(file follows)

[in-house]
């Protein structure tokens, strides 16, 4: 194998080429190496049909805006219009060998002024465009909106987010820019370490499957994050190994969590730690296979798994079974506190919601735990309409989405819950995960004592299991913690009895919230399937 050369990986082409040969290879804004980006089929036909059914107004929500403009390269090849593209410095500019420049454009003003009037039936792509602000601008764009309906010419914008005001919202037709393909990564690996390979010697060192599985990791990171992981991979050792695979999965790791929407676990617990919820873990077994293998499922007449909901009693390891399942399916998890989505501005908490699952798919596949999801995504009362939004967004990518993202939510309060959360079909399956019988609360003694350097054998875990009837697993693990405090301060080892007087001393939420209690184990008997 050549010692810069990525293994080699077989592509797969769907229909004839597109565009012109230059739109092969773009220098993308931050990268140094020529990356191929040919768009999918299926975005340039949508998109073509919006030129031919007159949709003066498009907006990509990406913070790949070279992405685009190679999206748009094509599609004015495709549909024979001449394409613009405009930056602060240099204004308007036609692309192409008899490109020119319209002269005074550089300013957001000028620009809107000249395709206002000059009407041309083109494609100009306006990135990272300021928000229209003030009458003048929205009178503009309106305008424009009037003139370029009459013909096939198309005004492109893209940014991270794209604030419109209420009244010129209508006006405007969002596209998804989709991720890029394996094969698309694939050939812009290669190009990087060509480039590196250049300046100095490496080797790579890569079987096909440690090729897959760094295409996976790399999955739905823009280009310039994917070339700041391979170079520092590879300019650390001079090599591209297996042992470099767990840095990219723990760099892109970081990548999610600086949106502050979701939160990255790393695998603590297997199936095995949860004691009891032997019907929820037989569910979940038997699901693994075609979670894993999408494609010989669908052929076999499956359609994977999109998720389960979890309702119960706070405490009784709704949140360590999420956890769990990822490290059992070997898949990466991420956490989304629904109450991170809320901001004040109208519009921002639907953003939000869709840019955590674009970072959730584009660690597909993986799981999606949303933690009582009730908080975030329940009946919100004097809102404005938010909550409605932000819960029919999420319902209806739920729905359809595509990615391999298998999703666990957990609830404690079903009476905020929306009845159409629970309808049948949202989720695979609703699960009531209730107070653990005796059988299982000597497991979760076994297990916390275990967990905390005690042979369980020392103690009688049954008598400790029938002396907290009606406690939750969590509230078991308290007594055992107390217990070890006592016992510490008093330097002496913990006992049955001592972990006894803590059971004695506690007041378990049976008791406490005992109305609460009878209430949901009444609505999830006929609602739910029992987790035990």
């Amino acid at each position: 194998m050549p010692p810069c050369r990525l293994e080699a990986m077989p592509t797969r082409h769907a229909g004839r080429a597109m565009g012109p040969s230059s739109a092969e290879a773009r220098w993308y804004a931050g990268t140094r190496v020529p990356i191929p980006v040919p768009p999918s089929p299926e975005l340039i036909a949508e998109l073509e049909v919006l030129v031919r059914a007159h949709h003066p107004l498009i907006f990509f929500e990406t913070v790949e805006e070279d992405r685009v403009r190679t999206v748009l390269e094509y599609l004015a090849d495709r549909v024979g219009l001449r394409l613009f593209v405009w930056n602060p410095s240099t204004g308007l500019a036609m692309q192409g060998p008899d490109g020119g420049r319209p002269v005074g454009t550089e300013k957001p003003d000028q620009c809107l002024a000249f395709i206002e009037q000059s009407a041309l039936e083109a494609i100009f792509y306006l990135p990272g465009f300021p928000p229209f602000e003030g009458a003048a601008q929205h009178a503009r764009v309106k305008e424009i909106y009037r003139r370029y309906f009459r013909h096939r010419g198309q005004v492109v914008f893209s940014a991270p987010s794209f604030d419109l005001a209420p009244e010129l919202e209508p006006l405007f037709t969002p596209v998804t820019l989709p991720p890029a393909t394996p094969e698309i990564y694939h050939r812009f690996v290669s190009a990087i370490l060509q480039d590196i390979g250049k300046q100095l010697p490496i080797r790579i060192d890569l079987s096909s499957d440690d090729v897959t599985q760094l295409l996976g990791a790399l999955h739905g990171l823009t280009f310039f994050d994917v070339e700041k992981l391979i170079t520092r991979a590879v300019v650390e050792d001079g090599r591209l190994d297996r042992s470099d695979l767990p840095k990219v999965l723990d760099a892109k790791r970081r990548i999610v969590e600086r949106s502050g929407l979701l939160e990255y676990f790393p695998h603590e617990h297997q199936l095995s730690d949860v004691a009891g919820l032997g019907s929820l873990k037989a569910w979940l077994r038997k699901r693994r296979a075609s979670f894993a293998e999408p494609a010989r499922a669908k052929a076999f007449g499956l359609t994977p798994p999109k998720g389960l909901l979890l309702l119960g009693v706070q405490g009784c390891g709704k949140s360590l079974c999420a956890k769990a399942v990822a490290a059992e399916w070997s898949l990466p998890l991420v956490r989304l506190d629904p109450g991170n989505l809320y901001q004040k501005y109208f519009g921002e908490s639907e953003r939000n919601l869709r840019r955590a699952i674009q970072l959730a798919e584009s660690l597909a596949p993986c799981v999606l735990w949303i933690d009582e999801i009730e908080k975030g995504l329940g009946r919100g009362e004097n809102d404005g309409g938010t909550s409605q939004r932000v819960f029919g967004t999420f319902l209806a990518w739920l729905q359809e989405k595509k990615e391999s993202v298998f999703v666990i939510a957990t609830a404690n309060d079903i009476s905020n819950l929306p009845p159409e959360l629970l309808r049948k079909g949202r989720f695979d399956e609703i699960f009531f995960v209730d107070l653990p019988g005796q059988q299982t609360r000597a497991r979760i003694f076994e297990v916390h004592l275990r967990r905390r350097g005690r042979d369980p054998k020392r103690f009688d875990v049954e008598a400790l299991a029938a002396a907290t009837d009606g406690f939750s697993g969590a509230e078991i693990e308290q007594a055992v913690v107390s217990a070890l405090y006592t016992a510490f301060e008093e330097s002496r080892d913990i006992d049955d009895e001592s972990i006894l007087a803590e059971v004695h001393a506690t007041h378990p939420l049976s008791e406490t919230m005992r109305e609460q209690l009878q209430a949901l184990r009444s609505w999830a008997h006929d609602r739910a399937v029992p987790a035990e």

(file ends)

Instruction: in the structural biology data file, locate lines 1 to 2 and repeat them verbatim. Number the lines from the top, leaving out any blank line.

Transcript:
[in-house]
């Protein structure tokens, strides 16, 4: 194998080429190496049909805006219009060998002024465009909106987010820019370490499957994050190994969590730690296979798994079974506190919601735990309409989405819950995960004592299991913690009895919230399937 050369990986082409040969290879804004980006089929036909059914107004929500403009390269090849593209410095500019420049454009003003009037039936792509602000601008764009309906010419914008005001919202037709393909990564690996390979010697060192599985990791990171992981991979050792695979999965790791929407676990617990919820873990077994293998499922007449909901009693390891399942399916998890989505501005908490699952798919596949999801995504009362939004967004990518993202939510309060959360079909399956019988609360003694350097054998875990009837697993693990405090301060080892007087001393939420209690184990008997 050549010692810069990525293994080699077989592509797969769907229909004839597109565009012109230059739109092969773009220098993308931050990268140094020529990356191929040919768009999918299926975005340039949508998109073509919006030129031919007159949709003066498009907006990509990406913070790949070279992405685009190679999206748009094509599609004015495709549909024979001449394409613009405009930056602060240099204004308007036609692309192409008899490109020119319209002269005074550089300013957001000028620009809107000249395709206002000059009407041309083109494609100009306006990135990272300021928000229209003030009458003048929205009178503009309106305008424009009037003139370029009459013909096939198309005004492109893209940014991270794209604030419109209420009244010129209508006006405007969002596209998804989709991720890029394996094969698309694939050939812009290669190009990087060509480039590196250049300046100095490496080797790579890569079987096909440690090729897959760094295409996976790399999955739905823009280009310039994917070339700041391979170079520092590879300019650390001079090599591209297996042992470099767990840095990219723990760099892109970081990548999610600086949106502050979701939160990255790393695998603590297997199936095995949860004691009891032997019907929820037989569910979940038997699901693994075609979670894993999408494609010989669908052929076999499956359609994977999109998720389960979890309702119960706070405490009784709704949140360590999420956890769990990822490290059992070997898949990466991420956490989304629904109450991170809320901001004040109208519009921002639907953003939000869709840019955590674009970072959730584009660690597909993986799981999606949303933690009582009730908080975030329940009946919100004097809102404005938010909550409605932000819960029919999420319902209806739920729905359809595509990615391999298998999703666990957990609830404690079903009476905020929306009845159409629970309808049948949202989720695979609703699960009531209730107070653990005796059988299982000597497991979760076994297990916390275990967990905390005690042979369980020392103690009688049954008598400790029938002396907290009606406690939750969590509230078991308290007594055992107390217990070890006592016992510490008093330097002496913990006992049955001592972990006894803590059971004695506690007041378990049976008791406490005992109305609460009878209430949901009444609505999830006929609602739910029992987790035990």